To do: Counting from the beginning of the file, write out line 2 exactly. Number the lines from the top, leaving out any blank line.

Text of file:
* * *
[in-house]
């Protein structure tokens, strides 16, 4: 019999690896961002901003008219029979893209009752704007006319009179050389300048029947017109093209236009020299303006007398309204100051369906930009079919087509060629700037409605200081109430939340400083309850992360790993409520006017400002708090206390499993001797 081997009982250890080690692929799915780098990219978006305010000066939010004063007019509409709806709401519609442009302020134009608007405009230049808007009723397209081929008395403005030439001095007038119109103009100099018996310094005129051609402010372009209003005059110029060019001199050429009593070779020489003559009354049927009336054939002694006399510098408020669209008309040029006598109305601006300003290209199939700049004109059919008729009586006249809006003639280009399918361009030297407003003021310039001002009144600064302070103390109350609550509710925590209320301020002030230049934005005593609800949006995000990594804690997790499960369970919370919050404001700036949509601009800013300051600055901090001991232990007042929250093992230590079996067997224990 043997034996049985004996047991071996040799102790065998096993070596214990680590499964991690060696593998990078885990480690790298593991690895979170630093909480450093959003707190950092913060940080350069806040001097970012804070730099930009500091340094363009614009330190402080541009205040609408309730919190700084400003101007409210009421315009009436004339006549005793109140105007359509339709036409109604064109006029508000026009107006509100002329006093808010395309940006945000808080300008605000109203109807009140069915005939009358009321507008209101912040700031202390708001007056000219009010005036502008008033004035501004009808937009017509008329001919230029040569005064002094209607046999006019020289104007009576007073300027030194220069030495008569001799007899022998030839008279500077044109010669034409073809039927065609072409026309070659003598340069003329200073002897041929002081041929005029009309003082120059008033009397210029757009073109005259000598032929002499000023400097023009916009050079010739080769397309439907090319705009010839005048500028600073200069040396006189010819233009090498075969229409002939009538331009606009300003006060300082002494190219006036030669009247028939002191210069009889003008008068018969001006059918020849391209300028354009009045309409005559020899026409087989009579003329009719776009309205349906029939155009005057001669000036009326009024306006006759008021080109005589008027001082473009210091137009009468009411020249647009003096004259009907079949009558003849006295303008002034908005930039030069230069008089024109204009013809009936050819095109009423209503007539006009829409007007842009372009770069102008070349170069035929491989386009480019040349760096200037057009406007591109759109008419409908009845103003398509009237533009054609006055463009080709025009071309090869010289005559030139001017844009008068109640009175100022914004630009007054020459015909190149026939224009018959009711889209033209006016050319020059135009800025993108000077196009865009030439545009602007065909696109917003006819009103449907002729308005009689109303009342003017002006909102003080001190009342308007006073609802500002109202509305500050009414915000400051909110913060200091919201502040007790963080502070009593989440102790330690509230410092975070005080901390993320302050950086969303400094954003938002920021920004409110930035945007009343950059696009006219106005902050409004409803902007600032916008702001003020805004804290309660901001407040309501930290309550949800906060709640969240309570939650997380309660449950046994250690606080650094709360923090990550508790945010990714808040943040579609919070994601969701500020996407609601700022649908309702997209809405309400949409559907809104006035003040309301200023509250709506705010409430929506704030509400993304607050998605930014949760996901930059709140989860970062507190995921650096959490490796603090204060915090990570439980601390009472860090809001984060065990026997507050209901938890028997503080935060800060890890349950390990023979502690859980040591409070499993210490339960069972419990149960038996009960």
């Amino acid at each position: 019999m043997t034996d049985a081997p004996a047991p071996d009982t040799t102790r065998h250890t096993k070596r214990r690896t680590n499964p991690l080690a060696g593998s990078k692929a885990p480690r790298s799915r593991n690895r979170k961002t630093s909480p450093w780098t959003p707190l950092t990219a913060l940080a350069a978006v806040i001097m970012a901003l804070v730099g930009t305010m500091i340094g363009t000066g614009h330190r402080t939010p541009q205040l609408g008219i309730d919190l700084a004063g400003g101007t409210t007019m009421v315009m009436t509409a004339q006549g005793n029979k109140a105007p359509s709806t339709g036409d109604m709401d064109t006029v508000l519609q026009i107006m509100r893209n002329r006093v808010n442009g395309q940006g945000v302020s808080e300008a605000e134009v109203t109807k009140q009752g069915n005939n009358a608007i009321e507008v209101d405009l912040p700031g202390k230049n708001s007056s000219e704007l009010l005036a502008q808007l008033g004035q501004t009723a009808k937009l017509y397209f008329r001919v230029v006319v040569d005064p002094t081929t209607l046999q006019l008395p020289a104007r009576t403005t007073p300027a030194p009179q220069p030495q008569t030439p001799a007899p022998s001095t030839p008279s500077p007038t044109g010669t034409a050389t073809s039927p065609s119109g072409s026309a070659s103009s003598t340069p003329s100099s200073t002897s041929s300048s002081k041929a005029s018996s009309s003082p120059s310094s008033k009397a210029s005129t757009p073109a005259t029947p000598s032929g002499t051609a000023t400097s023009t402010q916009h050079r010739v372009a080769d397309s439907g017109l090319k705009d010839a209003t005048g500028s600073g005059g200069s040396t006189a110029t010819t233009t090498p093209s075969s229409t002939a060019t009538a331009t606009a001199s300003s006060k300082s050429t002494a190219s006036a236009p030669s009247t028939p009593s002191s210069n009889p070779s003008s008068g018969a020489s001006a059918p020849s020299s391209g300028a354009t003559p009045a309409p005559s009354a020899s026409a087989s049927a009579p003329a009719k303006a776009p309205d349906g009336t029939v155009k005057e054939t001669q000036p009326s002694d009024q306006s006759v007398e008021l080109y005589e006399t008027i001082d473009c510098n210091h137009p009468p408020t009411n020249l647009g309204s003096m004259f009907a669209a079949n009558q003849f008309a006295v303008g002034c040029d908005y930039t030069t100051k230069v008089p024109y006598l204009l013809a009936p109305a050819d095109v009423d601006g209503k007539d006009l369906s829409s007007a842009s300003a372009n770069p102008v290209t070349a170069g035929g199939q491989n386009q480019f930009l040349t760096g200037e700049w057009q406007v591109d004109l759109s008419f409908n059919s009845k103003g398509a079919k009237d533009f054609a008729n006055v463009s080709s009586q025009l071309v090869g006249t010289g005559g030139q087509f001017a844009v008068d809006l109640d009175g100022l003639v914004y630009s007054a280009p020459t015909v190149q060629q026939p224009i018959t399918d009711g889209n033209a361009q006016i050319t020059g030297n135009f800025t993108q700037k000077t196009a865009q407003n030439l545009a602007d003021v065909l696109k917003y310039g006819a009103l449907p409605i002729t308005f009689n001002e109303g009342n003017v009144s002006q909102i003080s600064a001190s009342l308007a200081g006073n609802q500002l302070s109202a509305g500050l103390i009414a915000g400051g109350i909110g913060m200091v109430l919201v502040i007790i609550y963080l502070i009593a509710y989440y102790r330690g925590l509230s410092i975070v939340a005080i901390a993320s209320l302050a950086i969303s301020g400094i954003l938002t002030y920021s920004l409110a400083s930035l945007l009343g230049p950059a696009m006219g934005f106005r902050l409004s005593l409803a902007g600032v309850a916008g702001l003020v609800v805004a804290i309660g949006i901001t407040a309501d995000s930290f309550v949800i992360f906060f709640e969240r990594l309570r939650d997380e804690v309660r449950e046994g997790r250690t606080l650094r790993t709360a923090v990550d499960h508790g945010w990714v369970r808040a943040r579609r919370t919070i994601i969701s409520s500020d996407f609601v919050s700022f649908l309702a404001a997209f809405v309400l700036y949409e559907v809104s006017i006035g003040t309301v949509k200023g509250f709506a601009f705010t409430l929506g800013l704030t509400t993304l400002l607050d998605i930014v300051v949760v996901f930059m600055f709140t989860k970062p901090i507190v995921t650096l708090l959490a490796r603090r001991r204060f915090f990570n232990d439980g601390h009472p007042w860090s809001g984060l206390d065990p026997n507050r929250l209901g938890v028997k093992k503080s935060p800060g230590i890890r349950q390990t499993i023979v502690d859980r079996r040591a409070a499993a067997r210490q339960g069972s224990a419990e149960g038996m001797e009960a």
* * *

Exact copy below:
């Protein structure tokens, strides 16, 4: 019999690896961002901003008219029979893209009752704007006319009179050389300048029947017109093209236009020299303006007398309204100051369906930009079919087509060629700037409605200081109430939340400083309850992360790993409520006017400002708090206390499993001797 081997009982250890080690692929799915780098990219978006305010000066939010004063007019509409709806709401519609442009302020134009608007405009230049808007009723397209081929008395403005030439001095007038119109103009100099018996310094005129051609402010372009209003005059110029060019001199050429009593070779020489003559009354049927009336054939002694006399510098408020669209008309040029006598109305601006300003290209199939700049004109059919008729009586006249809006003639280009399918361009030297407003003021310039001002009144600064302070103390109350609550509710925590209320301020002030230049934005005593609800949006995000990594804690997790499960369970919370919050404001700036949509601009800013300051600055901090001991232990007042929250093992230590079996067997224990 043997034996049985004996047991071996040799102790065998096993070596214990680590499964991690060696593998990078885990480690790298593991690895979170630093909480450093959003707190950092913060940080350069806040001097970012804070730099930009500091340094363009614009330190402080541009205040609408309730919190700084400003101007409210009421315009009436004339006549005793109140105007359509339709036409109604064109006029508000026009107006509100002329006093808010395309940006945000808080300008605000109203109807009140069915005939009358009321507008209101912040700031202390708001007056000219009010005036502008008033004035501004009808937009017509008329001919230029040569005064002094209607046999006019020289104007009576007073300027030194220069030495008569001799007899022998030839008279500077044109010669034409073809039927065609072409026309070659003598340069003329200073002897041929002081041929005029009309003082120059008033009397210029757009073109005259000598032929002499000023400097023009916009050079010739080769397309439907090319705009010839005048500028600073200069040396006189010819233009090498075969229409002939009538331009606009300003006060300082002494190219006036030669009247028939002191210069009889003008008068018969001006059918020849391209300028354009009045309409005559020899026409087989009579003329009719776009309205349906029939155009005057001669000036009326009024306006006759008021080109005589008027001082473009210091137009009468009411020249647009003096004259009907079949009558003849006295303008002034908005930039030069230069008089024109204009013809009936050819095109009423209503007539006009829409007007842009372009770069102008070349170069035929491989386009480019040349760096200037057009406007591109759109008419409908009845103003398509009237533009054609006055463009080709025009071309090869010289005559030139001017844009008068109640009175100022914004630009007054020459015909190149026939224009018959009711889209033209006016050319020059135009800025993108000077196009865009030439545009602007065909696109917003006819009103449907002729308005009689109303009342003017002006909102003080001190009342308007006073609802500002109202509305500050009414915000400051909110913060200091919201502040007790963080502070009593989440102790330690509230410092975070005080901390993320302050950086969303400094954003938002920021920004409110930035945007009343950059696009006219106005902050409004409803902007600032916008702001003020805004804290309660901001407040309501930290309550949800906060709640969240309570939650997380309660449950046994250690606080650094709360923090990550508790945010990714808040943040579609919070994601969701500020996407609601700022649908309702997209809405309400949409559907809104006035003040309301200023509250709506705010409430929506704030509400993304607050998605930014949760996901930059709140989860970062507190995921650096959490490796603090204060915090990570439980601390009472860090809001984060065990026997507050209901938890028997503080935060800060890890349950390990023979502690859980040591409070499993210490339960069972419990149960038996009960």